Ontario author says he knows where UFOs come from
ReligionNewsBlog.com • Tuesday November 19, 2002
Daily Bulletin, Nov. 17, 2000
By BRENDA GAZZAR
ONTARIO — Author C.A. Honey of Ontario calls himself a skeptic. Many others, he says casually, think he’s a wacko.
Honey, 74, has spent the last 45 years of his life seeking the truth about UFOs and “space people.’ His new book “Flying Saucers: 50 Years Later,’ published in yellow paperback by a Canadian company, was released earlier this year.
Honey, a television repairman and a former design engineering supervisor at Hughes Aircraft Co. in Fullerton, wrote the book because he needed the money and wanted to promote his agenda, he said.
“It’s exposing about 95 to 97 percent of the phony stuff in the field and setting people straight as to what is going on,’ he said. “A lot of people are interested in UFOs and flying saucers, but all they know is all this propaganda that is being put out by so many people.’
Honey became interested in UFO phenomena after he spotted a UFO in the late 50s while he lived in Seattle, he said.
Honey, who served in the U.S. Navy and Air Force and is also a professional hypnotist, makes several claims in the book.
UFOs, he says, originate from another planet still unknown to present day astronomers.
According to Honey, mankind did not originate on Earth through normal evolution but is the result of a special creation performed by the Nefilim who came to this solar system about 450,000 years ago as documented in ancient Sumerian writings.
He said the government has participated in a disinformation campaign, including the use of hypnosis, to confuse the truth and is concealing it from all those who could not accept it at this time.
Contrary to the beliefs of some, space people do not look like insects or reptilians, but in fact look like you and me, he said.
Pat Linse, founder of the Altadena-based Skeptic Society, said Honey’s claims are more religious than scientific.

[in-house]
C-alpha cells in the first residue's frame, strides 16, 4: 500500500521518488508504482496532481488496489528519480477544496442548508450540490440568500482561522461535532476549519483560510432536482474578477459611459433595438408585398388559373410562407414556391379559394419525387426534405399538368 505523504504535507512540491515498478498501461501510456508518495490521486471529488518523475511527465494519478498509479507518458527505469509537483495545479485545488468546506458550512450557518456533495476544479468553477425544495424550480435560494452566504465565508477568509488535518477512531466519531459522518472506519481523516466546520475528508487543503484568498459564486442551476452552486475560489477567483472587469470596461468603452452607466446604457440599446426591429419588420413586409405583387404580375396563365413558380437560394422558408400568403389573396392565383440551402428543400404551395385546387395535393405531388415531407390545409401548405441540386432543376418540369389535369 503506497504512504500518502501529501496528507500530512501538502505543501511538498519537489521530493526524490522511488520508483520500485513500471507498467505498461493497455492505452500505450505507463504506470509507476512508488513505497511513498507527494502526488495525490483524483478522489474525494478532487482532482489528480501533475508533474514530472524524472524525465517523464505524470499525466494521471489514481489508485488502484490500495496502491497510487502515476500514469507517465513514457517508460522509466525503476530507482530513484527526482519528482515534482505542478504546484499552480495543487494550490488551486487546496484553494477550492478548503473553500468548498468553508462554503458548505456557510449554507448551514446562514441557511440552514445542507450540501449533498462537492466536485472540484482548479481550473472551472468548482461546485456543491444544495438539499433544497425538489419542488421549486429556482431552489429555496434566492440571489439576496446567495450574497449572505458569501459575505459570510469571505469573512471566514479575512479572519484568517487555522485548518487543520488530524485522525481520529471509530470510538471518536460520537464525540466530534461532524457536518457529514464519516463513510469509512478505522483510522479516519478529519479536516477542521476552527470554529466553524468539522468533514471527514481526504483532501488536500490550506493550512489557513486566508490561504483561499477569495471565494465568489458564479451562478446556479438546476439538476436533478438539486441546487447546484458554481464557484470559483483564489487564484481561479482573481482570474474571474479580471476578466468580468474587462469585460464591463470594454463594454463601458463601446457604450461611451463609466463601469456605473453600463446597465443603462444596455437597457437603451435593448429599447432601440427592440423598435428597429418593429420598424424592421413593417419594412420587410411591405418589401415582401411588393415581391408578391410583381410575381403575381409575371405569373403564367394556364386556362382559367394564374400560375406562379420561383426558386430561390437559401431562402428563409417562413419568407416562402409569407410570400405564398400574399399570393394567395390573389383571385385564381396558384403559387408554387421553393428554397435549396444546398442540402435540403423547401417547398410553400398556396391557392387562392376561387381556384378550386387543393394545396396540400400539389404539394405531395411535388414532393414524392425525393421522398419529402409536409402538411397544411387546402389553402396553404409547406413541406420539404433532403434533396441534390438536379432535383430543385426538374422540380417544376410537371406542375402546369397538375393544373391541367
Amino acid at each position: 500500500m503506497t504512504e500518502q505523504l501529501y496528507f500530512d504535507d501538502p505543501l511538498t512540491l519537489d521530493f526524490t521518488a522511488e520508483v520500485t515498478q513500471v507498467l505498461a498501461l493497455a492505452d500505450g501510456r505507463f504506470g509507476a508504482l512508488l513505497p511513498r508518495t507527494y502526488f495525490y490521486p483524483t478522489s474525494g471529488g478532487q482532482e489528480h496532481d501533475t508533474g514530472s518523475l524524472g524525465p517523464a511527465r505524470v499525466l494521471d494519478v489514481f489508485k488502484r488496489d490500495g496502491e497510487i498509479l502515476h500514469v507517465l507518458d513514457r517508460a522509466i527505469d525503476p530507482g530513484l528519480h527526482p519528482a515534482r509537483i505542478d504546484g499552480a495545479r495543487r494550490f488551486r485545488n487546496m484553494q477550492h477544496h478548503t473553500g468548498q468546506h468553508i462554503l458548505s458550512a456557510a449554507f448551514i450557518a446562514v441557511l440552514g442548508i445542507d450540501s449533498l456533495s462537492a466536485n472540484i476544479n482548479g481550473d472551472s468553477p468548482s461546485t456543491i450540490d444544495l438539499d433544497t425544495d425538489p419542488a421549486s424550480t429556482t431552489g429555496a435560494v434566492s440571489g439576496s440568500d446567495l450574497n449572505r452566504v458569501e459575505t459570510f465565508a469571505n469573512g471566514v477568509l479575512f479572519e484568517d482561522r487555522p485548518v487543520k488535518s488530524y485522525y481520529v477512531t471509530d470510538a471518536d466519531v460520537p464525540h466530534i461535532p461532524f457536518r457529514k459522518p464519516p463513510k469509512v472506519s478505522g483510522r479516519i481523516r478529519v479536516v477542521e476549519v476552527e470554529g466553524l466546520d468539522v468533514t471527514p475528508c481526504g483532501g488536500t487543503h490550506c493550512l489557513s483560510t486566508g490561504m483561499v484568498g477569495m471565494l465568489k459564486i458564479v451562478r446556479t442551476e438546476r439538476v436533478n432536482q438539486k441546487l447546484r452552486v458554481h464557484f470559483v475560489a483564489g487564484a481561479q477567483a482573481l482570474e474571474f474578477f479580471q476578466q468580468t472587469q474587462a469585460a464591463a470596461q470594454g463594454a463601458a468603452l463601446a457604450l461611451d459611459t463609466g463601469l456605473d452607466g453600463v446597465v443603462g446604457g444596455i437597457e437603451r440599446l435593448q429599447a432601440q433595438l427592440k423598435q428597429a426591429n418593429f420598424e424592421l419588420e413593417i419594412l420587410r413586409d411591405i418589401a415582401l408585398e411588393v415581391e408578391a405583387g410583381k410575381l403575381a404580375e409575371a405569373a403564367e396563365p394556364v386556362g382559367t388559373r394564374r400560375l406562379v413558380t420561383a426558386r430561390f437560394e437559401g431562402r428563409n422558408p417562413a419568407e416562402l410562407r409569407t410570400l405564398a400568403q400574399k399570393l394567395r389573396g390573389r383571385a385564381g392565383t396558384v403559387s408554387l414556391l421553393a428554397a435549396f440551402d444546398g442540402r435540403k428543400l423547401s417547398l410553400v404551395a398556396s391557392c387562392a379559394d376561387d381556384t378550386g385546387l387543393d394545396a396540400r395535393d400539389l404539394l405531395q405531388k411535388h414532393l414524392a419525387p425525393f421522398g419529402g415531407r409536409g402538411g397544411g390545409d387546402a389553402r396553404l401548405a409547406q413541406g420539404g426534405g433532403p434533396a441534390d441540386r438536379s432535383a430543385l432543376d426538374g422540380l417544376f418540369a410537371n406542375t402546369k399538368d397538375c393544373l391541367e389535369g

“If they were scientific, people in all these other fields would agree with him more,’ she said, citing geneticists, biologists, archaeologists and biblical scholars. “He’s just an isolated figure whose come up with some very appealing ideas.’
Honey’s knowledge is the the result of logic, years of personal experience and research in the field, circumstantial evidence and research from pundits like Zecharia Sitchin, a Sumerian scholar, Honey said. Honey added that he does not like to talk about his personal encounters since he has no way of proving them.
“I think that what I write is logical, it makes sense and I document very heavily just about everything I do and why I believe the way I do on things,’ he said.
Honey, the son of evangelists, said he is on a campaign against “religious wackos’ — which he distinguishes from mainstream religious denominations — who say that flying saucers come out of hellfire and are piloted by demons.
Honey, who adds that he believes in God, also makes the claim that all religions are man-made. He does not know why the space visitors are visiting Earth, he added.
Honey was a ghostwriter and colleague for the late ufologist George Adamski until Honey dissolved their partnership in 1963. He did so, he said, because he disagreed with some of the later claims Adamski was making, including that he visited the planet Saturn in a spacecraft.
Honey has published 81 articles in the field, close to 25 of which are reprints of publications from other authors, which he sends to people free of charge over the Internet, he said. His writings have generated questions and comments from people around the world. Honey writes from his office, which is full of books and has a small section dedicated to flying saucers and alien memorabilia.
“I’m sincere in my beliefs and I make a standing statement that if anybody can come up with any documented evidence that I’m wrong about some of these things, I want to know about it, because I want to know the truth,’ he said.
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